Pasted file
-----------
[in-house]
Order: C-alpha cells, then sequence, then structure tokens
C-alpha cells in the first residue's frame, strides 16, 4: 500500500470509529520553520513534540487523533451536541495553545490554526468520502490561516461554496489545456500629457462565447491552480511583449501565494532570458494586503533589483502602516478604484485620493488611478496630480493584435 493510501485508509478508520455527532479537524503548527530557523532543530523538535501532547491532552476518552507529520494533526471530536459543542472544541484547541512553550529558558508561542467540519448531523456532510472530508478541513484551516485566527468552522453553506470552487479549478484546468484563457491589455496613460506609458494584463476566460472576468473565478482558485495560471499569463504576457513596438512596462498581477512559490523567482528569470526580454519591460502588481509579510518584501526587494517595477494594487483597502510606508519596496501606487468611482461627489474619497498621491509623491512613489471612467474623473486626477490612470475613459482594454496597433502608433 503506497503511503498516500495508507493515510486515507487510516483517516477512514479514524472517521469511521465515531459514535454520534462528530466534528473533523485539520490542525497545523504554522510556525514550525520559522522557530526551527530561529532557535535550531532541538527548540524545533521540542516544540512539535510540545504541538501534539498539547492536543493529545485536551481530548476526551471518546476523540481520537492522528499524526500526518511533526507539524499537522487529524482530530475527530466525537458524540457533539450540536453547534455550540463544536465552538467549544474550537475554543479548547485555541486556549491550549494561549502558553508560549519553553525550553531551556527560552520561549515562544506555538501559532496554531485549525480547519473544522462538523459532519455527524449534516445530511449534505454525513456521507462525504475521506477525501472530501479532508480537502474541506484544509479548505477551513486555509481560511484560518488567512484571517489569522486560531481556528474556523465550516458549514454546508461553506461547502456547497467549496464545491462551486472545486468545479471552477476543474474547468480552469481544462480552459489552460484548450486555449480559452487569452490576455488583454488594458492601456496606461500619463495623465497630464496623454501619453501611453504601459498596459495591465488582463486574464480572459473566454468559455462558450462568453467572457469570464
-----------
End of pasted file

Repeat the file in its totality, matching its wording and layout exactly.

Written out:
[in-house]
Order: C-alpha cells, then sequence, then structure tokens
C-alpha cells in the first residue's frame, strides 16, 4: 500500500470509529520553520513534540487523533451536541495553545490554526468520502490561516461554496489545456500629457462565447491552480511583449501565494532570458494586503533589483502602516478604484485620493488611478496630480493584435 493510501485508509478508520455527532479537524503548527530557523532543530523538535501532547491532552476518552507529520494533526471530536459543542472544541484547541512553550529558558508561542467540519448531523456532510472530508478541513484551516485566527468552522453553506470552487479549478484546468484563457491589455496613460506609458494584463476566460472576468473565478482558485495560471499569463504576457513596438512596462498581477512559490523567482528569470526580454519591460502588481509579510518584501526587494517595477494594487483597502510606508519596496501606487468611482461627489474619497498621491509623491512613489471612467474623473486626477490612470475613459482594454496597433502608433 503506497503511503498516500495508507493515510486515507487510516483517516477512514479514524472517521469511521465515531459514535454520534462528530466534528473533523485539520490542525497545523504554522510556525514550525520559522522557530526551527530561529532557535535550531532541538527548540524545533521540542516544540512539535510540545504541538501534539498539547492536543493529545485536551481530548476526551471518546476523540481520537492522528499524526500526518511533526507539524499537522487529524482530530475527530466525537458524540457533539450540536453547534455550540463544536465552538467549544474550537475554543479548547485555541486556549491550549494561549502558553508560549519553553525550553531551556527560552520561549515562544506555538501559532496554531485549525480547519473544522462538523459532519455527524449534516445530511449534505454525513456521507462525504475521506477525501472530501479532508480537502474541506484544509479548505477551513486555509481560511484560518488567512484571517489569522486560531481556528474556523465550516458549514454546508461553506461547502456547497467549496464545491462551486472545486468545479471552477476543474474547468480552469481544462480552459489552460484548450486555449480559452487569452490576455488583454488594458492601456496606461500619463495623465497630464496623454501619453501611453504601459498596459495591465488582463486574464480572459473566454468559455462558450462568453467572457469570464